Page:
Beardless doctors might kill you!
In this study, published in the Journal of Hospital Infection, they swabbed the faces of 408 hospital staff with and without facial hair…
The beardless group were more than three times as likely to be harbouring a species known as methicillin-resistant staph aureus on their freshly shaven cheeks. MRSA is a particularly common and troublesome source of hospital-acquired infections because it is resistant to so many of our current antibiotics. [link]
Anil Dash responds to yet another case where people were thrown off a plane largely for being brown and talks about his own experience as a frequent flier dealing with paranoia and racial hostility from his fellow passengers:
You have to think about what these people are saying when they scrutinize me, or every other brown person, in an airport security line. They’re clearly saying: I think you would kill me, and you, and all the people on this plane, including the children. Now, they never quite have the temerity to say it out loud. Instead, they just exchange that meaningful nod with the TSA agent, hoping to get me pulled out for a secondary screening.
And honestly, I’m pretty good-natured about it. I fly at least once a month, and they’re all round trips, so let’s call it maybe 26 flights a year—one every other week. Now imagine, if every other week a stranger said, “I think you intend to kill children.” Could you laugh it off three times in a row? Four? Eight? Because if you have the extraordinary patience to be able to ignore it, or laugh along, or quietly acquiesce to letting strangers indicate to your face that they think you’re secretly a duplicitous, lying, child murderer in waiting, then you’ll just be asked to do it again on your next flight. [link]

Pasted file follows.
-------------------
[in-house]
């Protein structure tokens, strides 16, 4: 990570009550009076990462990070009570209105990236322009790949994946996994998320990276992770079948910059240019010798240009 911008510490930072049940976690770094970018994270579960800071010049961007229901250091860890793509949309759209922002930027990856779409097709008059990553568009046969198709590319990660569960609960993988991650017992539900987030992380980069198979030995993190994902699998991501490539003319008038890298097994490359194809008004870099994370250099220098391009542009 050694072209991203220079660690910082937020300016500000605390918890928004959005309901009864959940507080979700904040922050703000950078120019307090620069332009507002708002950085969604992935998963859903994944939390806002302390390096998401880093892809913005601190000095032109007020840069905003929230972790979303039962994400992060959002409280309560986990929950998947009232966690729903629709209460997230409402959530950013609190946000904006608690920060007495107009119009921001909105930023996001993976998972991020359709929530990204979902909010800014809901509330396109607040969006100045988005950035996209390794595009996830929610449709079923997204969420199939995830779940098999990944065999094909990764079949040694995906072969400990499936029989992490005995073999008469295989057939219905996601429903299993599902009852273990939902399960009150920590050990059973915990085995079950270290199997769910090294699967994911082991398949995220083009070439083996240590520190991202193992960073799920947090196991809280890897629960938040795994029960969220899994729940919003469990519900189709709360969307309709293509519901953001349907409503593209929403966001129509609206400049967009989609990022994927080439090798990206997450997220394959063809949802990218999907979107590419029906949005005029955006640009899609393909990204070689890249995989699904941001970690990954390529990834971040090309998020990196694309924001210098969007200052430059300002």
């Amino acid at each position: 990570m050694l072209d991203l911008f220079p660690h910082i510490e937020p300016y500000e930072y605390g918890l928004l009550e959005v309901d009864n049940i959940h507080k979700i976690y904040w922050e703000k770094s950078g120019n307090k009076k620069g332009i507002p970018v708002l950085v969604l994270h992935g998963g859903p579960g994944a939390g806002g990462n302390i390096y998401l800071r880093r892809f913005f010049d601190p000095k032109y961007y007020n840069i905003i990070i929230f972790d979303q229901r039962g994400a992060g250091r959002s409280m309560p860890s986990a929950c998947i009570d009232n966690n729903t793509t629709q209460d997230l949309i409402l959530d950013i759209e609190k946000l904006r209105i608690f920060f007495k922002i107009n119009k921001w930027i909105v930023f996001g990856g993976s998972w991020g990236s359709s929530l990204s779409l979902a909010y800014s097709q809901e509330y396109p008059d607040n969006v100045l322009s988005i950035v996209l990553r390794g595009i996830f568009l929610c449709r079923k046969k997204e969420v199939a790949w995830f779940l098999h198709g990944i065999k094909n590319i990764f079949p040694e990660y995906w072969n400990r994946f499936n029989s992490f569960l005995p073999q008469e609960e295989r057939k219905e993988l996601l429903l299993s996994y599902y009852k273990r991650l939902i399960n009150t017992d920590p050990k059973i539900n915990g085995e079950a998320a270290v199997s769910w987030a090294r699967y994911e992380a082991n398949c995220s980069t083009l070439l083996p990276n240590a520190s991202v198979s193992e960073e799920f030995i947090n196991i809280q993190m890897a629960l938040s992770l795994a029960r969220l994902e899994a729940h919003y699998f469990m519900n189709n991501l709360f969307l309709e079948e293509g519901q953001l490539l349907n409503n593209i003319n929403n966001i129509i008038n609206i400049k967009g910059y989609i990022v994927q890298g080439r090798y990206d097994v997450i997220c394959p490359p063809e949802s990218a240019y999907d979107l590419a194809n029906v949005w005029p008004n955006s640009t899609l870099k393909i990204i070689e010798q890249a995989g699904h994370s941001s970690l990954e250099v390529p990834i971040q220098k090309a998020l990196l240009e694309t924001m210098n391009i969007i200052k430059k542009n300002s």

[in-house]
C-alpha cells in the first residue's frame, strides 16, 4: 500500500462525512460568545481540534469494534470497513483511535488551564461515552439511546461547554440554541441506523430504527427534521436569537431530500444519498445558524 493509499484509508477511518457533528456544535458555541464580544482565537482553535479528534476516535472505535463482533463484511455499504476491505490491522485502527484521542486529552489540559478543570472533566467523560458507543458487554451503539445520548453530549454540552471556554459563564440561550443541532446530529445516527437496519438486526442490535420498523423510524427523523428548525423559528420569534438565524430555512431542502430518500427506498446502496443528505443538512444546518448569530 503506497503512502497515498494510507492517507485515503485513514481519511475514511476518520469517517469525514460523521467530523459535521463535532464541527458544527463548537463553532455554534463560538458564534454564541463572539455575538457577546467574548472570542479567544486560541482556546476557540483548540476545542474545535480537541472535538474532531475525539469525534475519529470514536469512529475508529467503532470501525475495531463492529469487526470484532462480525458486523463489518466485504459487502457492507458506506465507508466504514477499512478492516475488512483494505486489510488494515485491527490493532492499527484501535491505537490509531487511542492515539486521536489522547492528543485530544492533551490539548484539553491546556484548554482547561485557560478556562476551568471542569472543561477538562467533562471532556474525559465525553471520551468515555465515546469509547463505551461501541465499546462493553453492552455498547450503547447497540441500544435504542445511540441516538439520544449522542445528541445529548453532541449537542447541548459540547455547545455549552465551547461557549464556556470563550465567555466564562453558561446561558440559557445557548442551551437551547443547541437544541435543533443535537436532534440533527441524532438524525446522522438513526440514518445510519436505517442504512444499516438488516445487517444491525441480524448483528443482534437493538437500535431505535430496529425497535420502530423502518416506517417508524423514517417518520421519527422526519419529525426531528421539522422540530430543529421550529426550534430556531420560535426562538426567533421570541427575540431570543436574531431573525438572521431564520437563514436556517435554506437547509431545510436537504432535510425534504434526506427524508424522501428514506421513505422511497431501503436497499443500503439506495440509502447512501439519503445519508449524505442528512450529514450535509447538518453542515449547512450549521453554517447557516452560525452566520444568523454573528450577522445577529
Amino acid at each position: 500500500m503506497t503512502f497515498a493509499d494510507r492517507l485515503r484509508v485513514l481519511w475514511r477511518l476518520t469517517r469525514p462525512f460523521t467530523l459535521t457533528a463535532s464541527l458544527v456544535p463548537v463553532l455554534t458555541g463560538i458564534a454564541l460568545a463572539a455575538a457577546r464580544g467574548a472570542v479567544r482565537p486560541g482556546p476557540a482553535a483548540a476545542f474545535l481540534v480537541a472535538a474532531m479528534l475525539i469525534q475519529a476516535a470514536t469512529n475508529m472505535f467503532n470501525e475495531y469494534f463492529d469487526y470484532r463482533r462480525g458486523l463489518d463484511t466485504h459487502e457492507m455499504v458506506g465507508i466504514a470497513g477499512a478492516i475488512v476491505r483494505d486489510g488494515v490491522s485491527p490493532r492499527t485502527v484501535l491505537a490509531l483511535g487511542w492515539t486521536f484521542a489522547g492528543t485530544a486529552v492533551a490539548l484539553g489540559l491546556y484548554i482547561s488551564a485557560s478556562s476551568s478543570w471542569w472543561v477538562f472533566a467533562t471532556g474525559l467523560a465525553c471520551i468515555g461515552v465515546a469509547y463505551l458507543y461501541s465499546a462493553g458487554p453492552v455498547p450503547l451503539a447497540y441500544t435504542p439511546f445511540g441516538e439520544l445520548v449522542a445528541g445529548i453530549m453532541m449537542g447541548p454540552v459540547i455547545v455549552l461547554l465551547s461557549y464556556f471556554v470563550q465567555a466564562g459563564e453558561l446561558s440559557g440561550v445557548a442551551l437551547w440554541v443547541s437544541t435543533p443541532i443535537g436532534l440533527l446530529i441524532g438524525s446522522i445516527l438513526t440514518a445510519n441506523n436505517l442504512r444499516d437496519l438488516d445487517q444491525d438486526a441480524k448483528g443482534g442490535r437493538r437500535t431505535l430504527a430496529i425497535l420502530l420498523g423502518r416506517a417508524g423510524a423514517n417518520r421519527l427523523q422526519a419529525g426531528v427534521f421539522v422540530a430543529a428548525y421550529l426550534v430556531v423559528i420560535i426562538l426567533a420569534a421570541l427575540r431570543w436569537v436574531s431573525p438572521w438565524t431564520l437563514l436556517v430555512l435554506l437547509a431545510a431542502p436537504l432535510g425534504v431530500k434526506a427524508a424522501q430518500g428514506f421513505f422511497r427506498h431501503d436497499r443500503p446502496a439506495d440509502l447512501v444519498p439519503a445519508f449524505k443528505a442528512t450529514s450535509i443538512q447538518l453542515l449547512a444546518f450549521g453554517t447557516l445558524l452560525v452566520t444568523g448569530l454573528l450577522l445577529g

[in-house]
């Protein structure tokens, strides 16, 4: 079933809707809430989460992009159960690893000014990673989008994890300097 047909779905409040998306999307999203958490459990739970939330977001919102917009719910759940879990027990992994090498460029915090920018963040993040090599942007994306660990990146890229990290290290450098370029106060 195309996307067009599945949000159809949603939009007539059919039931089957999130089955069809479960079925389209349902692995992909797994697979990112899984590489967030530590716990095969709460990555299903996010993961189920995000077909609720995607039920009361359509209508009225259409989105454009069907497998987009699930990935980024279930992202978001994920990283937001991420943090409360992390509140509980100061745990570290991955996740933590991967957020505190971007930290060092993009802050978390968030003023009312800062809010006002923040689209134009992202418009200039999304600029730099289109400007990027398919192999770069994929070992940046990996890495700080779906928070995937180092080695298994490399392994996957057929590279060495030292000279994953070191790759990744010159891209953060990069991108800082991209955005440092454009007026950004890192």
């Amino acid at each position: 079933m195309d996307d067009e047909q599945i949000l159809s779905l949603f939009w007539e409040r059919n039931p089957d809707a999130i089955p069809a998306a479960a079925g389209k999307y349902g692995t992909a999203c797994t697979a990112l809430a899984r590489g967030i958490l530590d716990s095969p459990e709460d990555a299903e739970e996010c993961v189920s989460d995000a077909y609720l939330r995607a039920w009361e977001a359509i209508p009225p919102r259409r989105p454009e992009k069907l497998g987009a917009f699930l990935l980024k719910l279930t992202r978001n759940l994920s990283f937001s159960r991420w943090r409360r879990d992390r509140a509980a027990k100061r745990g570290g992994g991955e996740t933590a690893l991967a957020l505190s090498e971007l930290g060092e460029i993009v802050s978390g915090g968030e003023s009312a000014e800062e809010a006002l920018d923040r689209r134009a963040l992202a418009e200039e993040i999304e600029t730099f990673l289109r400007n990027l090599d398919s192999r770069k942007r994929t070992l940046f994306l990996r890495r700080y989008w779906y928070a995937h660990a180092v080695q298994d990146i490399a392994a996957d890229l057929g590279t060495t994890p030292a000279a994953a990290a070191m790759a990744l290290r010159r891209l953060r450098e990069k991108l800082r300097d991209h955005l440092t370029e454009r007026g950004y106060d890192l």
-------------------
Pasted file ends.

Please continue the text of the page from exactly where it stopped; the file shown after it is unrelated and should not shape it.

As Sidney Fussell explains so well in BoingBoing:
Color has meaning. And without people of color involved in the designing process, games are routinely unaware of these meanings. For Black women, this problem arises in a very specific way. DePass used the phrase ‘fantasy-black’ to describe the “not too black” design trope in games. As DePass notes, women in gaming designed to read as “Black” frequently have blue or green eyes, straightened or silver hair, or lightened or red-tinted skin… So while all women in games are subject to staid metrics of desirability, black women have their blackness negotiated in a way that assumes blackness itself is undesirable. (Conversely, black men in games are almost uniformly depicted as having very dark skin—their color is ostensibly measured according to metrics of threat and physicality.) [link]
“Sometimes, I feel discriminated against, but it does not make me angry. It merely astonishes me. How can any deny themselves the pleasure of my company? It’s beyond me.
But in the main, I feel like a brown bag of miscellany propped against a wall. Against a wall in company with other bags, white, red and yellow. Pour out the contents, and there is discovered a jumble of small things priceless and worthless.”
— Zora Neale Hurston, “How It Feels to Be Colored Me”
I asked another friend what it’s like being the mother of a black son. “The condition of black life is one of mourning,” she said bluntly. For her, mourning lived in real time inside her and her son’s reality: At any moment she might lose her reason for living. Though the white liberal imagination likes to feel temporarily bad about black suffering, there really is no mode of empathy that can replicate the daily strain of knowing that as a black person you can be killed for simply being black: no hands in your pockets, no playing music, no sudden movements, no driving your car, no walking at night, no walking in the day, no turning onto this street, no entering this building, no standing your ground, no standing here, no standing there, no talking back, no playing with toy guns, no living while black. [link]